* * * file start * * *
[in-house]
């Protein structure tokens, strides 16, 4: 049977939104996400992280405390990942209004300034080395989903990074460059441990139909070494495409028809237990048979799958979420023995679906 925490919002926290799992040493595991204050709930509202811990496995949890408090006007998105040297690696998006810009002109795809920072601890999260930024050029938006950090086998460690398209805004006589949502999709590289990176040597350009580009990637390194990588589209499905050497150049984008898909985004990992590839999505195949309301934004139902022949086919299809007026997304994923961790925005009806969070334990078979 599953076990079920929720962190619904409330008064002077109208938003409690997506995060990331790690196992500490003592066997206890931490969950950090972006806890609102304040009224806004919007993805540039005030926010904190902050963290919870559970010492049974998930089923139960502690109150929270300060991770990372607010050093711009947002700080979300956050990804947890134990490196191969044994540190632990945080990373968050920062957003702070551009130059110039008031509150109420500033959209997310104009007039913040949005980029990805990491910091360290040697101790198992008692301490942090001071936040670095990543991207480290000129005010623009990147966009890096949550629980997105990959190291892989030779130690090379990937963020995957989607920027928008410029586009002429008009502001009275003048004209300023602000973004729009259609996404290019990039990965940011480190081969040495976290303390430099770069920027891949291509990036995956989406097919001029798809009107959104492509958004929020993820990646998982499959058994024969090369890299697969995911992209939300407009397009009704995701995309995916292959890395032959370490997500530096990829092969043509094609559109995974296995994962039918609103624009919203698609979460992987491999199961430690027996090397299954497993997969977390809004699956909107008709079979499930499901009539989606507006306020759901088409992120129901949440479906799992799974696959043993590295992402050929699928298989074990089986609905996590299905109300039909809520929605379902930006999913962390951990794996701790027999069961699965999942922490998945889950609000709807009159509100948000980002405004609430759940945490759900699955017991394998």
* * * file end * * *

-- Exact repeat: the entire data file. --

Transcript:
[in-house]
């Protein structure tokens, strides 16, 4: 049977939104996400992280405390990942209004300034080395989903990074460059441990139909070494495409028809237990048979799958979420023995679906 925490919002926290799992040493595991204050709930509202811990496995949890408090006007998105040297690696998006810009002109795809920072601890999260930024050029938006950090086998460690398209805004006589949502999709590289990176040597350009580009990637390194990588589209499905050497150049984008898909985004990992590839999505195949309301934004139902022949086919299809007026997304994923961790925005009806969070334990078979 599953076990079920929720962190619904409330008064002077109208938003409690997506995060990331790690196992500490003592066997206890931490969950950090972006806890609102304040009224806004919007993805540039005030926010904190902050963290919870559970010492049974998930089923139960502690109150929270300060991770990372607010050093711009947002700080979300956050990804947890134990490196191969044994540190632990945080990373968050920062957003702070551009130059110039008031509150109420500033959209997310104009007039913040949005980029990805990491910091360290040697101790198992008692301490942090001071936040670095990543991207480290000129005010623009990147966009890096949550629980997105990959190291892989030779130690090379990937963020995957989607920027928008410029586009002429008009502001009275003048004209300023602000973004729009259609996404290019990039990965940011480190081969040495976290303390430099770069920027891949291509990036995956989406097919001029798809009107959104492509958004929020993820990646998982499959058994024969090369890299697969995911992209939300407009397009009704995701995309995916292959890395032959370490997500530096990829092969043509094609559109995974296995994962039918609103624009919203698609979460992987491999199961430690027996090397299954497993997969977390809004699956909107008709079979499930499901009539989606507006306020759901088409992120129901949440479906799992799974696959043993590295992402050929699928298989074990089986609905996590299905109300039909809520929605379902930006999913962390951990794996701790027999069961699965999942922490998945889950609000709807009159509100948000980002405004609430759940945490759900699955017991394998």